SINGAPORE — The recent exposé of how polling firm Cambridge Analytica mined Facebook for information on voters was focused mainly on the United States. But the investigation, which aired on the UK’s Channel 4 last month, has caused ructions in Malaysia after Mark Turnbull, a Cambridge Analytica executive, was filmed bragging that they helped the governing coalition retain power in the country’s last elections in 201, apparently by using social media to profile voters and deliver campaign messages. “We’ve done it in Mexico, we’ve done it in Malaysia and now we’re going to Brazil,” Turnbull said. With another election due anytime between now and August, Malaysia’s opposition predictably seized on that claim. The government in turn said it had nothing to answer for, blaming Mukhriz Mahathir, a former ally turned opposition member, for personally hiring Cambridge Analytica.
JAKARTA — East Timor is a tiny country, with a land area around the same as the North of Ireland and a population of 1.3 million people. Its existing oil and gas reserves will be depleted in less than a decade, and with little sign of growth in other parts of the economy, it badly needs this deal with Australia How much money it ends up getting will depend on fluctuating oil and gas prices and on what subsequent deal is worked out to extract and process the underwater oil and gas. The companies with rights to drill in the field have floated, pun intended, the idea of a floating platform in the Timor Sea to process the gas there. But Australia wants to pipe to Darwin and use existing facilities, which would mean an 80% revenue cut for East Timor. The Timorese want pipe to East Timor and process there, giving a Dili 70% revenue cut but potentially allowing the Timorese to develop spin-off industries that could modernise its economy.
JAKARTA — When the Indonesian government invited the United Nations’ human rights commissioner to Jakarta, it must have known that Zeid Ra’al al Hussein, a Jordanian diplomat who is nearing the end of his 4 year term, would have plenty to say about proposed changes to country’s criminal code. Indonesian parliamentarians will vote soon on measures which include criminalizing not only gay sex but all sex outside marriage between men and women. Al Hussein joined foreign minister Retno Marsudi in addressing a conference at the ministry on Monday last week, telling the officials and diplomats that human rights are not restricted by geography, ethnic group or gender. Two days later, after meeting Indonesian President Joko Widodo, al-Hussein was less bland, claiming that the proposed changes “betray strains of intolerance seemingly alien to Indonesian culture.”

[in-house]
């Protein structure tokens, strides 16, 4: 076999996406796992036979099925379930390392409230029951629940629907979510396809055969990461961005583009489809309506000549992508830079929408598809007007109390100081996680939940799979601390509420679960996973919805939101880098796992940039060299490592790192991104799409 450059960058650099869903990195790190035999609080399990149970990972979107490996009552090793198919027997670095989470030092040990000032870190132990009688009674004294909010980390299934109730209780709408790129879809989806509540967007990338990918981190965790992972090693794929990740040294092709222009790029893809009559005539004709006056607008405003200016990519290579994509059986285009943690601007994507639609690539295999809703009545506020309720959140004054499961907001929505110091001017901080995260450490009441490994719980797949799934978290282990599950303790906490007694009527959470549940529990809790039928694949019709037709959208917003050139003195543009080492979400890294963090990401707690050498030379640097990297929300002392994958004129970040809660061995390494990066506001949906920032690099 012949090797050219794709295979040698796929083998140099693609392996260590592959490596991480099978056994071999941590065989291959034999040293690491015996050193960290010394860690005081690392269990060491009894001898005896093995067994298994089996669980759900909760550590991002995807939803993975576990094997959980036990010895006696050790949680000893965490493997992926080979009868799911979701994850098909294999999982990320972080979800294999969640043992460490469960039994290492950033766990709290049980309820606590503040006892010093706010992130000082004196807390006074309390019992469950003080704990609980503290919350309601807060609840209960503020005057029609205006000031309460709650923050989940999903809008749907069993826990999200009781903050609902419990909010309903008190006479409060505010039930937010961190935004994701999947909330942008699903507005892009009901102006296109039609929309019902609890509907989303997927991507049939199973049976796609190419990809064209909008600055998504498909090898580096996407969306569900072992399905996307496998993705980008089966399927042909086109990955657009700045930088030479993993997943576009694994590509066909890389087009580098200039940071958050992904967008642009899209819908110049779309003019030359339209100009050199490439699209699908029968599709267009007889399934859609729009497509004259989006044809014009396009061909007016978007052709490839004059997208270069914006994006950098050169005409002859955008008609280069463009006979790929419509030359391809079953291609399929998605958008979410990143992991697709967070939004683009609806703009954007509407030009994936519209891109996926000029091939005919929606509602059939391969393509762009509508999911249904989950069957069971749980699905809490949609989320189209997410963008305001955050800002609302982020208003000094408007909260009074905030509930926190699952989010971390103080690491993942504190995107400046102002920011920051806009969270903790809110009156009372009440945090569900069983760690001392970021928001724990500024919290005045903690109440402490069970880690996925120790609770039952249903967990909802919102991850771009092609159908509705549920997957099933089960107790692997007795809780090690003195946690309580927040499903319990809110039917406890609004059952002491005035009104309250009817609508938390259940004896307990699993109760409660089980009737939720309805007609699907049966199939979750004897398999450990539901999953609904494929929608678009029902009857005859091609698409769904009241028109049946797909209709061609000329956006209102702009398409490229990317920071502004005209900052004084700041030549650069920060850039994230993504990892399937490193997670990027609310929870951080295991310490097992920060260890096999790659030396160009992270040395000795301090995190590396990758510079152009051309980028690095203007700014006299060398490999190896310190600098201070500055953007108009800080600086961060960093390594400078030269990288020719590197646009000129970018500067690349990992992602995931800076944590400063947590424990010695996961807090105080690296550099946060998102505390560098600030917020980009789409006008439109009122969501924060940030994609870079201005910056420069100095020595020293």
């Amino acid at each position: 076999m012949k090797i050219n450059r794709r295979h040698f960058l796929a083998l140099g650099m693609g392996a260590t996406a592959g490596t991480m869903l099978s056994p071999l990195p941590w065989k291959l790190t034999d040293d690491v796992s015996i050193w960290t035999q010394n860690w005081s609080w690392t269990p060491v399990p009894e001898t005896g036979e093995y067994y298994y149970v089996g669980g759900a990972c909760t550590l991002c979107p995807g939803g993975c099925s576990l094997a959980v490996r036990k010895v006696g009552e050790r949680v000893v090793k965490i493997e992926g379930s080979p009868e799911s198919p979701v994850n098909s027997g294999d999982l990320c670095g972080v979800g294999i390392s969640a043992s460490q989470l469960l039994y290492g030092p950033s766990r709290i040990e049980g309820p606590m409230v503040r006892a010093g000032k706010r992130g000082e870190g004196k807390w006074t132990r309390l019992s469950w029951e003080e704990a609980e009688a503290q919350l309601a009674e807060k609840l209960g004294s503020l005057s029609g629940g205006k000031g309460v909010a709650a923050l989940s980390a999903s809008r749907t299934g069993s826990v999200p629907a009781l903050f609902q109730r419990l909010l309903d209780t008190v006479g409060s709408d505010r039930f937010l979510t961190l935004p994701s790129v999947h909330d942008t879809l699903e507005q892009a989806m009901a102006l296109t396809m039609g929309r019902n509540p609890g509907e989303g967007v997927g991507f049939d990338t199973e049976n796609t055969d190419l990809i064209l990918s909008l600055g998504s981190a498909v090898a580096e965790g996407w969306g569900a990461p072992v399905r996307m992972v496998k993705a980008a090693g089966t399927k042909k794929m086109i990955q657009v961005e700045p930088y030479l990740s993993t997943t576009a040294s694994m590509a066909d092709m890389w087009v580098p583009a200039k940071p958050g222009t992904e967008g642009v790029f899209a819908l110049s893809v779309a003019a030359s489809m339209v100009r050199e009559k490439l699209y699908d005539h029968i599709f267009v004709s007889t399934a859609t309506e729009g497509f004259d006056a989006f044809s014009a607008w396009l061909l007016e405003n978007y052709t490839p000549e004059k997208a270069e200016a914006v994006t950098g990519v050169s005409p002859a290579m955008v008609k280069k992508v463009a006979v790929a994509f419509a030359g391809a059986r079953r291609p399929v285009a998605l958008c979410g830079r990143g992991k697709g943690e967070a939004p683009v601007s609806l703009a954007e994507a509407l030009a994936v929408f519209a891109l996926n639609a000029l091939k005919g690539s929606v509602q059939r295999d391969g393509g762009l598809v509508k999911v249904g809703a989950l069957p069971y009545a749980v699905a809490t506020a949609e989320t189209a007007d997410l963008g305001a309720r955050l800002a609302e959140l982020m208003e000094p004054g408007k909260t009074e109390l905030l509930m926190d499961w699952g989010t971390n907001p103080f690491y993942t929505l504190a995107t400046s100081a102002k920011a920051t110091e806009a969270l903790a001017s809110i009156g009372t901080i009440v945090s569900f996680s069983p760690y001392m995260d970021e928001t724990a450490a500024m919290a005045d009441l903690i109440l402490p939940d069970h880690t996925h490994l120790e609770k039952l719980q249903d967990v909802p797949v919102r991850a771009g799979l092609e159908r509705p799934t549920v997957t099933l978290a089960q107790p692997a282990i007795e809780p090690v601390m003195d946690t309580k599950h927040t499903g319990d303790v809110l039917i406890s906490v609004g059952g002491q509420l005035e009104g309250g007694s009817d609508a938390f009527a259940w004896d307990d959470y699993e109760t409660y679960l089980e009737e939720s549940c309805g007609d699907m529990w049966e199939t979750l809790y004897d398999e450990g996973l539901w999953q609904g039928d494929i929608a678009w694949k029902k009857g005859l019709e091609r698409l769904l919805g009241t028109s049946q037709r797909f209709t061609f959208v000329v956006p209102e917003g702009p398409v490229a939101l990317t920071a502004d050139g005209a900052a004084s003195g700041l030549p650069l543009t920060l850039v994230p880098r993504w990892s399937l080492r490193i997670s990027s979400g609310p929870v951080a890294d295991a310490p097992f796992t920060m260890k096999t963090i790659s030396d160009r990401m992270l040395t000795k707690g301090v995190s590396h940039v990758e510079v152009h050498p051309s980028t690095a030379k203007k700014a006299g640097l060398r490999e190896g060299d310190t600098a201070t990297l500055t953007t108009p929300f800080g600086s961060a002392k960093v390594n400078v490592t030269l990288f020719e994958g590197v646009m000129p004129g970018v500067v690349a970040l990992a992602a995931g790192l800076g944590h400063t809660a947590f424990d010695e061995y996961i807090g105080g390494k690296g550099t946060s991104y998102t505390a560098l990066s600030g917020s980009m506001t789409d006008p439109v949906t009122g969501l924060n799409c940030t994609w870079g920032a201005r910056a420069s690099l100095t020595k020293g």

KUALA LUMPUR — Denying Mahathir permission to meet Anwar was another reminder of what the opposition sees as a rigged status quo. “We have been governed by an autocratic and unfair system for many years,” said Nurul Izzah Anwar, who pointed out that Prime Minister Najib Razak was allowed meet her father. During the last elections held in 2013, the opposition coalition — then known as the Pakatan Rakyat (People’s Alliance) — won 52% of the popular vote but gerrymandered rural constituencies meant they finished with only 40% of seats. If Mahathir does somehow replace Najib, he will be world’s oldest head of government. Although he has no problem speaking at a podium or walking the streets meeting supporters – in age terms it would be like Americans electing George Bush Senior in 2016. It is not just Mahathir’s age that make him a surprise choice. An authoritarian prime minister from 1981 to 2003, he implemented many of the rules that will make it difficult for him to return to office.
MANILA — A banner draped over the facade of Manila’s De La Salle University reads “Stop the killings. Start the healing.” But Philippine President Rodrigo Duterte is adamant that the killings will go on precisely because the country needs healing — from drugs. Officially around 4,000 people have been killed in police counter-narcotics operations since Duterte took office in mid-2016. High as that is, over 2.000 more have died in drug-related killings, some attributed to gang turf wars, and several thousand more again have been shot in unsolved murders. The exact number of dead is unknown due to what the United Nations believes to be differences in terminology in official reports as well as the slow progress of investigations.